Looking to Get Lost

Looking to Get Lost 

Adventures in Music and Writing
By Peter Guralnick 

Review by Greg Johnson 

Peter Guralnick is arguably one of the foremost musical historians and biographers of our time. His books on the lives of Sam Cooke, Sam Phillips and Elvis Presley are definitive, and his collections of his writings such as the tomes Sweet Soul Music and Lost Highway bring to life to personalities and individuality of musicians covering the blues and other forms of American music.  

Guralnick has been doing interviews and stories for numerous publications since the 1960s. His newest book, Looking to Get Lost, is another indispensable collection of his works that features a great deal of those who influenced his musical, and written, tastes throughout his career. His love for the blues that made him want to write about musicto begin with is well presented, from his very first interview with original bluesman Skip James, to encounters with the likes of Willie Dixon, Howlin’ Wolf, Solomon Burke, Lonnie Mack and a full interview with Eric Clapton. But it much more than just the blues. His pieces cover the history of modern music, with chapters covering people like Ray Charles, Merle Haggard, Colonel Tom Parker, Johnny Cash, Bill Monroe, Doc Pomus and train song balladeer Dick Curless.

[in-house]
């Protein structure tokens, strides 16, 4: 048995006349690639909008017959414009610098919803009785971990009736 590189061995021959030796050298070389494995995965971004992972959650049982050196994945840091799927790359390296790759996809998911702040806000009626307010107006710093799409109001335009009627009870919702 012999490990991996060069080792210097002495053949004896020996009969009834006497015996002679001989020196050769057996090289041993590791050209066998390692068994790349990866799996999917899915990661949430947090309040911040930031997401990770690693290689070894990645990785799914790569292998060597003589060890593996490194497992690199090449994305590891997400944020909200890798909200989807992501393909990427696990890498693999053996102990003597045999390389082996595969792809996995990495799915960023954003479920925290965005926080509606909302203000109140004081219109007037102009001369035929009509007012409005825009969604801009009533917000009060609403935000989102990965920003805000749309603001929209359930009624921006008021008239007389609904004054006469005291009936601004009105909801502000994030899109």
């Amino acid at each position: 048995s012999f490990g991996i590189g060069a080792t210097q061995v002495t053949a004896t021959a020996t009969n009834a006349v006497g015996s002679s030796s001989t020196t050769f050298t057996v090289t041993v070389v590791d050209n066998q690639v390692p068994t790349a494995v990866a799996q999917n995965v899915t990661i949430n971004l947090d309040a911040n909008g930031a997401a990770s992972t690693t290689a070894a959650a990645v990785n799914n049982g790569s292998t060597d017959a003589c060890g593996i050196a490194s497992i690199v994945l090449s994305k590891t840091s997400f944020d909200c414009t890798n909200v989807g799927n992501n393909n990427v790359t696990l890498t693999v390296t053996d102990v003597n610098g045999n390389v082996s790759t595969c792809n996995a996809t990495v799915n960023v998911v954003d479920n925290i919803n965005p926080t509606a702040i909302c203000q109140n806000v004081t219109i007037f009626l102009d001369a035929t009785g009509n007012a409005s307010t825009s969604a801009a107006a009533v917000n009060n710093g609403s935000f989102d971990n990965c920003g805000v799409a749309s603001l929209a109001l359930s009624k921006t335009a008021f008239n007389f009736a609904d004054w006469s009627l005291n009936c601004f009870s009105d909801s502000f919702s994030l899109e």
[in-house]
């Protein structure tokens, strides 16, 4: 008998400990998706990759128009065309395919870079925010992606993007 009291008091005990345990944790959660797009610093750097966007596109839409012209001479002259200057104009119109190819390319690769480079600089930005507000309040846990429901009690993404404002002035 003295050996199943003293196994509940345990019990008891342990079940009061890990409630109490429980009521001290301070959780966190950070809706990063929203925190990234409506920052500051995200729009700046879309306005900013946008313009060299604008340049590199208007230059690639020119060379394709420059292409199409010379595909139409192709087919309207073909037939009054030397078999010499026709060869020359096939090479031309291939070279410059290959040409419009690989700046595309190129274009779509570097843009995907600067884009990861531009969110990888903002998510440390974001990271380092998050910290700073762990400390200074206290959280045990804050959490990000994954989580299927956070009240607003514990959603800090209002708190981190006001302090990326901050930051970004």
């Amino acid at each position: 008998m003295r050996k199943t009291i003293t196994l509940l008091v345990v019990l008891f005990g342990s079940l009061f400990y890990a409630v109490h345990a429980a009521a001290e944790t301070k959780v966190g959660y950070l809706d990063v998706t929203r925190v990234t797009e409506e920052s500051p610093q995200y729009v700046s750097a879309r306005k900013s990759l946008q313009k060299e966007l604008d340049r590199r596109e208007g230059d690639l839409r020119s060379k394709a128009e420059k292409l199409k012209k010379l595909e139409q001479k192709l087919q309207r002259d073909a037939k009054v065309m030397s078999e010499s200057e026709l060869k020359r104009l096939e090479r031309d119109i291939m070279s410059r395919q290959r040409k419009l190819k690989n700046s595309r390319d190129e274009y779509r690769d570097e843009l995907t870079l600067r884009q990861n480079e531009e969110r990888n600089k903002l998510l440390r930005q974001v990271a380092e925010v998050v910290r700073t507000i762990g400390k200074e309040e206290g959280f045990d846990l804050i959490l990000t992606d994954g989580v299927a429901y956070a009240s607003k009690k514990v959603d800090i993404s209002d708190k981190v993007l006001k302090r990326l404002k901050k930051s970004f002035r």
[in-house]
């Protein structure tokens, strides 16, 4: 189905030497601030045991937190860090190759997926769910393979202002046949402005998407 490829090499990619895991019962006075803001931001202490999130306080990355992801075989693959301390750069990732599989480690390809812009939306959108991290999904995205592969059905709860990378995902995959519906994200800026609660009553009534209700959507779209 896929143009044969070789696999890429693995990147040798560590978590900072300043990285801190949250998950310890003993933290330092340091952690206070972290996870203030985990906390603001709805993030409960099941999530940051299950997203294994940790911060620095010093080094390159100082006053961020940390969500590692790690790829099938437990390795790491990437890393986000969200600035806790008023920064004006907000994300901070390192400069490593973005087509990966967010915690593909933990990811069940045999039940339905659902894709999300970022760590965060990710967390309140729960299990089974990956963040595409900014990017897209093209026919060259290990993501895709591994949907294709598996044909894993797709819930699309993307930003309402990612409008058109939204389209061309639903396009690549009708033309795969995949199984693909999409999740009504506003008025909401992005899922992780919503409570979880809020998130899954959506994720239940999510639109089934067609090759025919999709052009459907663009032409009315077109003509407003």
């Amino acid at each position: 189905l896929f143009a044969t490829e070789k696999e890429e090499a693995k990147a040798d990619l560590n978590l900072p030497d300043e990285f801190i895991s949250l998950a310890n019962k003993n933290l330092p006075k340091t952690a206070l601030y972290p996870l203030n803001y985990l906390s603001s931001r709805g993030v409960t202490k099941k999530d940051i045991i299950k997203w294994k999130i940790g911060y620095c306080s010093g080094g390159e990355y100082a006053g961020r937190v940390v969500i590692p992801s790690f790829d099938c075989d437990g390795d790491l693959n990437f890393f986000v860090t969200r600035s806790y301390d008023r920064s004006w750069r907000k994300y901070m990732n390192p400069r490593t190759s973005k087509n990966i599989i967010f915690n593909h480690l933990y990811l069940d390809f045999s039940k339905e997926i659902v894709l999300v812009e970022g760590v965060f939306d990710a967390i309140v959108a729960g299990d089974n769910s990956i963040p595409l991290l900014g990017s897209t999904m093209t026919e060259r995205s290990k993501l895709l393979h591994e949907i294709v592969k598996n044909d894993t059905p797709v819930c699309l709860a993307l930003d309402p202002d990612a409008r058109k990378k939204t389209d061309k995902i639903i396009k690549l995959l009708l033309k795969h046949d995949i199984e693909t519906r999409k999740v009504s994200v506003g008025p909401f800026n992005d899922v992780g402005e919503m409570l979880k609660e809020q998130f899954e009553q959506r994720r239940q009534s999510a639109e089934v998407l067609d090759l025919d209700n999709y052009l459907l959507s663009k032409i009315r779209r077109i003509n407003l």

This work is also quite personal as he talks about his family relationships, his love for authors such as Southerner Lee Smith and British writer Henry Green, and those he considers the top entertainers in his experiences that stand out (Solomon Burke, Jerry Lee Lewis, James Brown and Howlin’ Wolf). 

There is much to consume with Guralnick’s pieces. The never-ending heartbreak of Dick Curless’ quest to become more recognized. Colonel Parker’s reluctance to speak directly about himself, but always seemingly willing to give direction to somebody who would. Johnny Cash’s open kindness to his fans always wanting to give back to them. The self-assuredness of musicians like Burke, Wolf and Jerry Lee Lewis (with the humorous tale of his first and only piano lesson where the teacher gives him a piece to learn, and he brings it back playing it perfectly. But then asking the teacher, “but doesn’t is sound better like this” as he improvises his own changes to the number.).  

In all of Guralnick’s material, you come to know the subjects more intimately. You may or may not always like how that person represents themselves, but you’re always going to want to keep reading. Finishing one chapter immediately makes you want to go onto the next. That is the true caliber of Guralnick’s skills; it’s hard to put down and leaves you wishing for more when you reach the end. For those who have a love for modern music, nobody will keep you enthralled more than him. 

Little, Brown and Company. Illustrated. 554 Pages. $30.00